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Which Is Worse: Sitting or Smoking? The Answer May Surprise You.

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Our bodies were built to move, for obvious evolutionary reasons, but modern society, with all its advancements and achievements, has us sitting down far too much. At work, in our commutes, even in our downtime, we sit down for the majority of our waking hours. Sitting is a part of life, but too much sitting is taking away our life, too.

The expression of getting up to “stretch our legs” takes on a whole new meaning when you consider the huge impact that a sedentary lifestyle has on our overall health. Research is still ongoing, but studies to date all suggest that too much sitting in our day has a severe impact on our health. Excessive sitting has been likened to a smoking habit and is considered equally as harmful. As important as it is to “take a load off” and “sit and stay for a while,” we do so at significant risk to our long-term wellness.

Your daily workout is good for your health, but it does not give you an excuse to sit down all day, as prolonged inactivity has the same negative impact on the most hardcore gym-goer as it does on the everyday couch potato. The solution is simple: get moving, and know exactly what too much sitting does to our bodies, both physically and mentally.

shutterstock_795534877Mental Fog

When we sit for too long, our heart isn’t able to pump oxygenated blood to our brains, leaving us feeling lethargic. This lethargy can have a significant emotional and psychological impact, leading to feelings of depression and anxiety.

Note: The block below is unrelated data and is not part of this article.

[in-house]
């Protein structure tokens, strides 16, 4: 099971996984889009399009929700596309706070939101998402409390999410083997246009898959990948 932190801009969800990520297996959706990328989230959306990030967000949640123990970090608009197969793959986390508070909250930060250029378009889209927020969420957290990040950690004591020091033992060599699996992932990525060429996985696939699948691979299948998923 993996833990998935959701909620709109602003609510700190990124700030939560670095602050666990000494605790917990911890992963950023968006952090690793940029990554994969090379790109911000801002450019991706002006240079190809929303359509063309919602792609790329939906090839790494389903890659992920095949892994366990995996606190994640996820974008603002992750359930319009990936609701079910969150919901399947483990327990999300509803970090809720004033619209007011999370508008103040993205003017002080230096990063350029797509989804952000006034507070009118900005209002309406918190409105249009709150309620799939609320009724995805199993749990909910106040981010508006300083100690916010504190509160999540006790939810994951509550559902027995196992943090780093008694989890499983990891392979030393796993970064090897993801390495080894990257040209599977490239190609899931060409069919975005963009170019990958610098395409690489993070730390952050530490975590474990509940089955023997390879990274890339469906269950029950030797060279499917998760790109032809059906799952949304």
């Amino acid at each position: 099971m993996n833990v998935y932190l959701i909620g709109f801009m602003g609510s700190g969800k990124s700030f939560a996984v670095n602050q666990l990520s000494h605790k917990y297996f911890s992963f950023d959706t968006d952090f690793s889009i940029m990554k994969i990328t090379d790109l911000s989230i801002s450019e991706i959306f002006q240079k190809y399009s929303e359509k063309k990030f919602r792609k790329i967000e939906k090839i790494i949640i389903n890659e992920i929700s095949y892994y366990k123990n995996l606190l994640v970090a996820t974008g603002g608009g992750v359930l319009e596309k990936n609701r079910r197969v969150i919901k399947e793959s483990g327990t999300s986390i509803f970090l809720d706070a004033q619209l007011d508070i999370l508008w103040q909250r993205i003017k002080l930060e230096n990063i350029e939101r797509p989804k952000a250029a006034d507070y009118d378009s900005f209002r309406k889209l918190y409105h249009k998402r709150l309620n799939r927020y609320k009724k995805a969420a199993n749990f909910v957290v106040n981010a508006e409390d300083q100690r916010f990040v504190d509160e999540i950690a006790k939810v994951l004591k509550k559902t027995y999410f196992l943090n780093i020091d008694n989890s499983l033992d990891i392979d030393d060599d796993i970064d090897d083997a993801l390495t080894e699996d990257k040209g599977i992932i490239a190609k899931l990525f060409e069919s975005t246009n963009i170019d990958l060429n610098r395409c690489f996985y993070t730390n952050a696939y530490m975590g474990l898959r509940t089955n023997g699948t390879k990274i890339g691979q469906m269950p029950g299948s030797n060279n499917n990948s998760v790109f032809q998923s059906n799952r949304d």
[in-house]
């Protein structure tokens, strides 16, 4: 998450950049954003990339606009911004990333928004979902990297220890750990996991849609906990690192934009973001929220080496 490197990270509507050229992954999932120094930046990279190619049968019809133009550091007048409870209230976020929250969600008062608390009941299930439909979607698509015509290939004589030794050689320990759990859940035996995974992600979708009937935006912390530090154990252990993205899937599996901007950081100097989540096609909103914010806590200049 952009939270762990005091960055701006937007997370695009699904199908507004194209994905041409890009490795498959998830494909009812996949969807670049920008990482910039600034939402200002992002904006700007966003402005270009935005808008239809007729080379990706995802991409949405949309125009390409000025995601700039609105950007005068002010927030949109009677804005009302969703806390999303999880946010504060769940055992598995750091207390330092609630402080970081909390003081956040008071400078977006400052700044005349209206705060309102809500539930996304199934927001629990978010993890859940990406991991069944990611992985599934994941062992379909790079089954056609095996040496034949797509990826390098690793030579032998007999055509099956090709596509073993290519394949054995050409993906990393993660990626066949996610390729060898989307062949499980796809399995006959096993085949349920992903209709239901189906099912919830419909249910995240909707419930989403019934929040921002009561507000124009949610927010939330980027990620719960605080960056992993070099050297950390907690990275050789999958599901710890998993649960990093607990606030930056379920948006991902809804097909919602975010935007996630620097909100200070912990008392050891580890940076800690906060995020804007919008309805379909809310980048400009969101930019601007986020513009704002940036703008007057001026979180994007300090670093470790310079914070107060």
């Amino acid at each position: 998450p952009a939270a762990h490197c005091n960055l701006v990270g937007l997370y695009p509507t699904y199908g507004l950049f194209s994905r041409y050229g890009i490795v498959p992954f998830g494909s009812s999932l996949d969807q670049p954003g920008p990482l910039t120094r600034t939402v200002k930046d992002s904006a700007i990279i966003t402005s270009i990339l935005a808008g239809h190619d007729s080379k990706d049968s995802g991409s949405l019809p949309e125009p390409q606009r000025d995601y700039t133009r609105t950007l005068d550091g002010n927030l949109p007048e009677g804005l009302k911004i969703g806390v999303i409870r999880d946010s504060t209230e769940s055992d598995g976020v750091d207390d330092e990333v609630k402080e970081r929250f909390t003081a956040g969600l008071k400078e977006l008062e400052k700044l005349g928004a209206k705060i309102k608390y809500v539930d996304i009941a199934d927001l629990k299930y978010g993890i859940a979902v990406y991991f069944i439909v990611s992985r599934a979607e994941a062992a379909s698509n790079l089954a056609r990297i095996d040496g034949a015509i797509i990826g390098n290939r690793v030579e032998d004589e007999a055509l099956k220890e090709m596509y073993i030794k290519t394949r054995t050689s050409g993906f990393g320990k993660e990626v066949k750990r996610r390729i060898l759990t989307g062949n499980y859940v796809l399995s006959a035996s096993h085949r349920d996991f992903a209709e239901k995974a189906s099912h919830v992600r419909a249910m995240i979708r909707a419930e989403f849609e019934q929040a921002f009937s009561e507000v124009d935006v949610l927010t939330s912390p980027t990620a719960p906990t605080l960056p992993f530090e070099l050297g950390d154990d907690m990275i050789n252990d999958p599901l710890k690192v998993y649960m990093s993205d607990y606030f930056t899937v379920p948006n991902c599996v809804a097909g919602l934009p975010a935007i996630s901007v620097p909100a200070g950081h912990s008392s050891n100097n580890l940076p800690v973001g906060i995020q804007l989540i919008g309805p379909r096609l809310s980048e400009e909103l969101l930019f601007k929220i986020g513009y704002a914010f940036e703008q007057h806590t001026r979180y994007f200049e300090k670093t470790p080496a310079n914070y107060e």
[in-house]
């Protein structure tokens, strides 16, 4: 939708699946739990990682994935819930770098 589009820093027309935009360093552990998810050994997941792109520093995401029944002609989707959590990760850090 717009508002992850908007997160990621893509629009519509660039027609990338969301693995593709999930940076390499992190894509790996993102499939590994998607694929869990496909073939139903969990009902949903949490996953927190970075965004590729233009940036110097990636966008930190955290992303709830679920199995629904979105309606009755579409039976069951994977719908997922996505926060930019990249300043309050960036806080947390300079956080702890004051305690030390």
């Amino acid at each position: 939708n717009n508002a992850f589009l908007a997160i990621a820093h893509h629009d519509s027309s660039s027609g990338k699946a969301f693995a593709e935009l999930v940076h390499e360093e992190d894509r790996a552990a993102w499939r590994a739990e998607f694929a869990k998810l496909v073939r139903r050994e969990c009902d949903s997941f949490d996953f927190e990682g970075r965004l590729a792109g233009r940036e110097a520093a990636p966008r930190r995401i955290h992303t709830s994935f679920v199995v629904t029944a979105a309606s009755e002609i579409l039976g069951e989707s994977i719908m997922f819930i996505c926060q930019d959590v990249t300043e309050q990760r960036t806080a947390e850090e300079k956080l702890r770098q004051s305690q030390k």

Poor digestion

Although we sit to eat, sitting puts pressure on our digestive systems and can limit blood flow necessary for digestion. This may lead to issues with bloating, acid reflux, or other significant problems associated with our gastrointestinal system.

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Our head, neck, and shoulders are also subject to strain due to sitting down. From our computers to our phones, we’re often sitting in awkward positions that put a strain on these muscles, leading to pain and discomfort.

Muscle Weakness

When we sit, our hamstrings, hip flexors, and abdominal muscles are rendered inactive. These muscles tighten, over the course of the day and beyond, which can contribute to back pain and an overall weaker core.

Chronic Conditions

Diabetes, heart disease, even some cancers have been linked to a sedentary lifestyle.

Clearly, we can’t stand up all day either, and even that has its own health risks. And sitting down is good for us too, but there needs to be a balance. The solution is simple – we need to get up and move. Not just a daily workout, but throughout the day and into the evening. We spend so much time sitting at our desks, then sitting for our commute to and from work, then sitting when we get home, and that amount of sit-time really starts to add up.

We can counteract the effects of excessive sitting by standing up at our desks at least every hour, stretching in our desk chairs, and using commercial breaks to get up and perform some squats, lunges, or jumping jacks – anything to keep the blood flowing and our muscles active will help counteract the effects of too much sitting.

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